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Hockey Wilderness
  • The Wild's Worst Fear Played Out On Opening Night

    Tony Abbott

    The Minnesota Wild entered the offseason promising change, and on paper, they delivered. The Wild publicly declared fixing their special teams — their 18th-ranked power play and 25th-ranked penalty kill — was Priority No. 1. Salary cap pressure forced them to shed money, so out went Kevin Fiala and Dmitry Kulikov. And last year's Opening Night starter, Cam Talbot, eventually forced his way out.


    The Wild front office rolled with the changes, hoping to find a combination that could, somehow, be better than last season's. Not necessarily getting 114 standings points instead of 113, but by advancing in the playoffs. Last night's Opening Night comeback thriller set the tone for a season where a resilient Wild team never faced an obstacle they couldn't overcome. It was a different story in the playoffs, though.


    They had the St. Louis Blues on the ropes. They led the series 2-1 at one point, and the Blues were missing four defensemen. But Colton Parayko, Nick Leddy, and a lot of scotch tape were somehow enough to turn the tide for St. Louis. The Wild were out in six games before they knew what hit them.


    So Minnesota's goal on Opening Night was to show off their new-look team to a loud home crowd. Instead, they got their worst fear. The Team of 18,001 left the Xcel Energy Center seeing largely the same team that faltered last May. That's not an ideal first impression for a team that has won only two playoff series since 2003.


    We can start with the special teams, the most talked-about opportunity for change. It's a case where, on paper, things look pretty fine. You'd take a 1-for-4 power play pretty much any night. A 25% conversion rate would've put them Top-5 in the NHL, after all.


    And hey, holding the New York Rangers' power play, which did convert 25% of their power plays last year, to one goal on five opportunities can be seen as a win, too. A shorthanded unit that kills off 80% of kills would put them back in the top half of the league.


    The numbers look fine, but they didn't come through when needed most. That Rangers power play goal came just over four minutes into the game, putting them in a 1-0 hole off the jump. What happened the last time the fans saw the Wild in person? They gave up a power play goal in the first five minutes in a blowout loss in Game 5. Same old, same old.


    After a Mats Zuccarello power play snipe, the Wild got 1:22 of five-on-three time almost immediately afterward. Down 3-1, it was the perfect opportunity to even the score. They didn't convert on either the 5-on-3 or the 38 seconds of power play time afterward. Those two special teams opportunities both have an argument for being the turning point last night.


    The similarities to last year's playoff disappointment run deeper still. Fans saw a Wild team that couldn't get offense out of anyone but their star players. Kirill Kaprizov, who had seven of the Wild's 16 goals against the Blues, assisted on Zuccarello's top-shelf feed. Matt Boldy showed he's made of superstar material with two incredible goals.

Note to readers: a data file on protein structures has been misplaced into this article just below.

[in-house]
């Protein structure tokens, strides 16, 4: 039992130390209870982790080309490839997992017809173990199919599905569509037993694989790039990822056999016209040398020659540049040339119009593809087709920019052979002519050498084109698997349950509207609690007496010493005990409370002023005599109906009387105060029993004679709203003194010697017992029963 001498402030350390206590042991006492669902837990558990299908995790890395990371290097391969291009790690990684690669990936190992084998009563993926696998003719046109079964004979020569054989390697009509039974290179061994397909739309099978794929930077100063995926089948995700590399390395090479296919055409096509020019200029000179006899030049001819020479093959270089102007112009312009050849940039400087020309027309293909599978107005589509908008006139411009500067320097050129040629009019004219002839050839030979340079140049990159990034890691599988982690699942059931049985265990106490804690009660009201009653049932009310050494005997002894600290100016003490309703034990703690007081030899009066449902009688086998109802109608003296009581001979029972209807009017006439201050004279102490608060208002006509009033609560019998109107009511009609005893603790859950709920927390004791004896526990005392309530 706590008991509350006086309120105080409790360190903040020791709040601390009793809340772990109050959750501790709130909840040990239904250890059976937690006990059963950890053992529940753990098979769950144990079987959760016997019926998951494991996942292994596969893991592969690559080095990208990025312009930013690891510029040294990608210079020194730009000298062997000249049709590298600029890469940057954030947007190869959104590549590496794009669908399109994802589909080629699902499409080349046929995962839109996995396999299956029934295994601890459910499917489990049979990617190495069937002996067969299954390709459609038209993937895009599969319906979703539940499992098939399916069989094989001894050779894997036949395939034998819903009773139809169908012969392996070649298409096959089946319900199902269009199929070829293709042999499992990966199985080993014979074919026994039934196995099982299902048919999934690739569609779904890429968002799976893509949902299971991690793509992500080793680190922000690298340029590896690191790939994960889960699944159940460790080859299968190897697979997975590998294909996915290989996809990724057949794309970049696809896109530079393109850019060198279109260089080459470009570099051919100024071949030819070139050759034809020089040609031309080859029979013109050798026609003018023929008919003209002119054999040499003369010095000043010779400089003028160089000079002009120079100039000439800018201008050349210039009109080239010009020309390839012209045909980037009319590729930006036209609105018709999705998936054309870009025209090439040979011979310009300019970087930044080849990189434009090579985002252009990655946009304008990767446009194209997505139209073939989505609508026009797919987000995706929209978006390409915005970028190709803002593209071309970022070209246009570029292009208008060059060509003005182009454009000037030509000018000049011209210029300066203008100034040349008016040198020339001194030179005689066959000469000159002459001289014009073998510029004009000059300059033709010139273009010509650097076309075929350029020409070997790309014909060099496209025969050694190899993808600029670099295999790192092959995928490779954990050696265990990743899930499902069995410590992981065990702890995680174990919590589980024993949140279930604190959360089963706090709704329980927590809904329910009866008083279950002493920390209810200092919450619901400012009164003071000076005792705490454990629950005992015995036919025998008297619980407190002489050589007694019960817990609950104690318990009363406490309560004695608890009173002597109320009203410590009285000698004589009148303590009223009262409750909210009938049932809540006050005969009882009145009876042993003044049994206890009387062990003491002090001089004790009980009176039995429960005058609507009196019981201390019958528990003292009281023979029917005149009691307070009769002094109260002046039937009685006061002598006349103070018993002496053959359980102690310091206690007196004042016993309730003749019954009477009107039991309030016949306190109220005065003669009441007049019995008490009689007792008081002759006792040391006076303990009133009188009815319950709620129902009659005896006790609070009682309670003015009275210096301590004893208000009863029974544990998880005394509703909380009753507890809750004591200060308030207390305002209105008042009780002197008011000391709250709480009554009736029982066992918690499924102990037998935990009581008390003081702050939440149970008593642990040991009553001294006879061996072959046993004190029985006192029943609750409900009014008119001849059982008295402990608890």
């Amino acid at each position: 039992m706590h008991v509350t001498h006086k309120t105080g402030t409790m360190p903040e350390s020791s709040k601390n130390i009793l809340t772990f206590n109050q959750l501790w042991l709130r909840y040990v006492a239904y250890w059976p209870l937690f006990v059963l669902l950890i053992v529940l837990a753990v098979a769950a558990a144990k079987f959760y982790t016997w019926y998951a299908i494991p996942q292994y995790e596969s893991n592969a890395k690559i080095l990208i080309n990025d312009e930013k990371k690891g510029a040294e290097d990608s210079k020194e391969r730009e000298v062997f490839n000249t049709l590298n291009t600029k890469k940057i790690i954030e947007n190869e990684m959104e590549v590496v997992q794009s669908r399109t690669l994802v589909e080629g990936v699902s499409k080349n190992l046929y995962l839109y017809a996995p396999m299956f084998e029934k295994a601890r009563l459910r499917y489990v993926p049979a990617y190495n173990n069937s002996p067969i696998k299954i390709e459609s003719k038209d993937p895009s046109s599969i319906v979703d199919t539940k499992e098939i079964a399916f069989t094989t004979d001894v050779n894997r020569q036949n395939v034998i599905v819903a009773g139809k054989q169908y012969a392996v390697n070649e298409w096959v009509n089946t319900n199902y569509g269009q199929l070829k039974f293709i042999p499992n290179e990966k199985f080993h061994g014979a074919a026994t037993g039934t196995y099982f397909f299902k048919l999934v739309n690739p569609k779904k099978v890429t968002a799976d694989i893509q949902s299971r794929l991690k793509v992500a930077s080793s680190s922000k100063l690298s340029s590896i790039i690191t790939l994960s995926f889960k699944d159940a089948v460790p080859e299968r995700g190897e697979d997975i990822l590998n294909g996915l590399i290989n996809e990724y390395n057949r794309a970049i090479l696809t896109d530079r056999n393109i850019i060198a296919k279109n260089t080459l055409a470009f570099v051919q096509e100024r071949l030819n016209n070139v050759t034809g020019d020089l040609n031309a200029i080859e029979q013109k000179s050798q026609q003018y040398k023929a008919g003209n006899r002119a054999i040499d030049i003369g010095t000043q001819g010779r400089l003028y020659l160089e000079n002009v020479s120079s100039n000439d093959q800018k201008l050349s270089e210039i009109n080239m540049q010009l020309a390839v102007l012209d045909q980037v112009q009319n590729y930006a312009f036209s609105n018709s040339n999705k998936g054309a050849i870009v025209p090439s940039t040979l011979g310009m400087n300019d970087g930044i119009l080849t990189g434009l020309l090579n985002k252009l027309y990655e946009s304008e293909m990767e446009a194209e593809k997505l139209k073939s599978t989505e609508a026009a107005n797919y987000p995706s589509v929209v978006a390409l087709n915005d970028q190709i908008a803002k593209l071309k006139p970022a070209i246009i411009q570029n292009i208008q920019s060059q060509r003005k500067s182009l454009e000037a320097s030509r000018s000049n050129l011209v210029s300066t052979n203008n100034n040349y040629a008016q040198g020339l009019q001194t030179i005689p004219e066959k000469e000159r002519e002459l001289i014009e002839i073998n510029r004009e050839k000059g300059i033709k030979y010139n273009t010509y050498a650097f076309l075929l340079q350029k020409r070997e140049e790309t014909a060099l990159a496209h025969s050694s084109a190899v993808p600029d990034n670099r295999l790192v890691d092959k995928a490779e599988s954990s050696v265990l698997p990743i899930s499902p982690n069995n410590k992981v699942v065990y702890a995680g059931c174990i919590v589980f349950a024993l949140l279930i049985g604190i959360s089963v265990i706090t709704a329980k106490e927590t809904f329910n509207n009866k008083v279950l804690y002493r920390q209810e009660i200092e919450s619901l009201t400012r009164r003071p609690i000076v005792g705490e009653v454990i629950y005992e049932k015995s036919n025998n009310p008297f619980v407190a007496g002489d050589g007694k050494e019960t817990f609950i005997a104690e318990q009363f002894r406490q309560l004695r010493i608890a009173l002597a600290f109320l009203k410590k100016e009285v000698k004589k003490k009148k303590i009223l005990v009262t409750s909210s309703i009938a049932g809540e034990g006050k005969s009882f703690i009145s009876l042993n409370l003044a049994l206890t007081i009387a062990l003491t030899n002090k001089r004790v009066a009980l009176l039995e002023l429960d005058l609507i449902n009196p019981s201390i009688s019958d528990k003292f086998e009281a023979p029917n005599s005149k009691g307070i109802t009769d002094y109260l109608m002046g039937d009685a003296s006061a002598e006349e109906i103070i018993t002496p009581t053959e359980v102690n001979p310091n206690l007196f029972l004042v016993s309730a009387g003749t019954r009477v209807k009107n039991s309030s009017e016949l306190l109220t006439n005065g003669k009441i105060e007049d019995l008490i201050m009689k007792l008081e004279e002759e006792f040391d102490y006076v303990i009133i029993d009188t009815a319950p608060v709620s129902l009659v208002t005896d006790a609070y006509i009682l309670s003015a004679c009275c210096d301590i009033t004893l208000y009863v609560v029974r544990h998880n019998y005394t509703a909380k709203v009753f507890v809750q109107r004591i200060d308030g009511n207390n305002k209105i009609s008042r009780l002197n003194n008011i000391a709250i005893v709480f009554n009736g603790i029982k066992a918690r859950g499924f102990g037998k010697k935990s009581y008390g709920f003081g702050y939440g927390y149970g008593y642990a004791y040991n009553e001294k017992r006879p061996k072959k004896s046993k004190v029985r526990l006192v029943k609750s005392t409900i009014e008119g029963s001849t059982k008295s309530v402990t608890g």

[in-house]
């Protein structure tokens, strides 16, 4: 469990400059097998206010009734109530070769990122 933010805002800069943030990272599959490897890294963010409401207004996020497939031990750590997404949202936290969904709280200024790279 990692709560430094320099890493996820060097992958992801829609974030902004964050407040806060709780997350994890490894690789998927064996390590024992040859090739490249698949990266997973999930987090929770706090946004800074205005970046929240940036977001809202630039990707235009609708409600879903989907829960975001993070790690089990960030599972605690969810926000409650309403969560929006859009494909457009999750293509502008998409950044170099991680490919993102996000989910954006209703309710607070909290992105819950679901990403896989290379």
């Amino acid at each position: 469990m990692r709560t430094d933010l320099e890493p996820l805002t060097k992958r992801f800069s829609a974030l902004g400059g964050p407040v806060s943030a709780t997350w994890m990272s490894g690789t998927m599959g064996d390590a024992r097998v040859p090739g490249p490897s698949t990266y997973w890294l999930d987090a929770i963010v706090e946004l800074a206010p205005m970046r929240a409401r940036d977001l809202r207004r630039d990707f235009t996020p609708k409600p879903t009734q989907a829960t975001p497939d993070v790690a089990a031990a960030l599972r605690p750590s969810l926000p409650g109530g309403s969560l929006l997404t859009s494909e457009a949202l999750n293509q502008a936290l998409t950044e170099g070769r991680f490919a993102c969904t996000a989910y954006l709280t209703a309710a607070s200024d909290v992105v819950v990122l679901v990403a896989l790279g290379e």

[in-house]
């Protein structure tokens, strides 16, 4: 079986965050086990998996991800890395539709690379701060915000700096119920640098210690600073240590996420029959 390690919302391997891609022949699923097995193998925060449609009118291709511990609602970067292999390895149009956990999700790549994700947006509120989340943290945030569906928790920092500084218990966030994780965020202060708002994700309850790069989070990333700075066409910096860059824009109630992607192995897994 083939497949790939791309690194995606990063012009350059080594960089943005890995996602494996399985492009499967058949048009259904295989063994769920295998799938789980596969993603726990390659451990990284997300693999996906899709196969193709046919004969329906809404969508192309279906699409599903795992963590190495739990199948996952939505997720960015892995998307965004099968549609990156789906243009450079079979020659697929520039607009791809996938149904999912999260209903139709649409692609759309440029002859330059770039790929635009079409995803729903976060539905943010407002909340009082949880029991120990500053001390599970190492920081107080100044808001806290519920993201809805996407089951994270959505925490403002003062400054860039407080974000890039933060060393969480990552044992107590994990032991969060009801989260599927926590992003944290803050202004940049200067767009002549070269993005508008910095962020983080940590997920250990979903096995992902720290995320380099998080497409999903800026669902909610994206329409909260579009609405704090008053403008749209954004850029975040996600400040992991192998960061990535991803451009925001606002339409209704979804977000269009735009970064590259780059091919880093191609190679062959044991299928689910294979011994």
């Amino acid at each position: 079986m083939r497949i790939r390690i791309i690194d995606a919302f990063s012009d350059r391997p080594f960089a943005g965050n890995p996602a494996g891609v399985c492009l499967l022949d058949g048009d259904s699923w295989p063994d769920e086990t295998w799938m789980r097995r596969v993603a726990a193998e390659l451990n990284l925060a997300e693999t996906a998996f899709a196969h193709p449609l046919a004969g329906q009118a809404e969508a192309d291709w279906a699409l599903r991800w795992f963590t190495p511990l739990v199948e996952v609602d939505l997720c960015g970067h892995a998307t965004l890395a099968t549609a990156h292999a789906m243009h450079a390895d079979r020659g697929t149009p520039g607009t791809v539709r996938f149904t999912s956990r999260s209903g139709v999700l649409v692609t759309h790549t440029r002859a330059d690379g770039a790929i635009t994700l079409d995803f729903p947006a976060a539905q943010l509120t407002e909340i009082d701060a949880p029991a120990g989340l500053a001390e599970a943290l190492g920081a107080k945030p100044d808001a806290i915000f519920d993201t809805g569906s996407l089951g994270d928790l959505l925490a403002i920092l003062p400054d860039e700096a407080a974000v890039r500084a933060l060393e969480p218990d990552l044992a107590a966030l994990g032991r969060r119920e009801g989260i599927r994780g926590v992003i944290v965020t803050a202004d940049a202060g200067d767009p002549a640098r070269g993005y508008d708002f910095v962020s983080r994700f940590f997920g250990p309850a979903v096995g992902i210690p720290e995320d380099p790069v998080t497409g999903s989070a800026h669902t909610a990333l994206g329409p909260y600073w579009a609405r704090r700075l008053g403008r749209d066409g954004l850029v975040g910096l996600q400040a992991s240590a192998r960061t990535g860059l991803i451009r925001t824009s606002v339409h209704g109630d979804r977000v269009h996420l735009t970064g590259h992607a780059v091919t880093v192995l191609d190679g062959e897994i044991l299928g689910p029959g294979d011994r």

But the rest of the lineup, one lauded for its depth? They went quiet. Freddy Gaudreau, Tyson Jost, and Sam Steel, three forwards Minnesota is counting on, combined for five shots and 0.3 expected goals. Their fourth line of Marco Rossi, Brandon Duhaime, and Connor Dewar had two attempts between them. None on net.


    The depth players you did notice were often for the wrong reasons. Jake Middleton started the game with a tripping call that led to the Rangers' opening goal. Ryan Hartman killed momentum in the first twenty-five minutes with two stick infractions. It's a concerning lack of discipline for a lineup that accumulated the NHL's third-most penalty minutes last year. Doubly so when the penalty kill is a major question.


    Let's not forget the goaltending, either. Marc-Andre Fleury surrendered seven goals, with six coming at 5-on-5. Expectations for Fleury are pretty low. He doesn't have to win Minnesota games, but he can't lose them, either. He didn't hold up his end of the bargain in the playoffs, and the same held true for last night.


    But by far, the worst parallel to last year's Blues series was how quickly the previously-resilient Wild deflated. Minutes after that botched 5-on-3, Filip Chytil scored to make it a 4-1 game at the end of the second period. When Boldy scored to breathe life into the team and make it a 5-2 game, the Rangers extinguished hope thirty seconds later.


    After controlling play for the first period, out-attempting the Rangers 17-6 at 5-on-5, they sagged for the last two periods. They were out-attempted 29-19 at 5-on-5 for the remaining 40 minutes, with insufficient pressure down by multiple goals. The same thing happened after Talbot allowed a soft goal to open Game 6. When this team loses confidence in their goalies, things fall apart fast. They don't attack enough and get sloppy in their own zone.


    Now, was it one game against the best goaltender in the world? Sure was. The Wild have 81 more to show that they're a different team than where they left everyone with in May. But no matter what happens in the regular season, the team we saw in Games 4-6 and the one we saw on Opening Night are the team fans are terrified of reappearing in the postseason.

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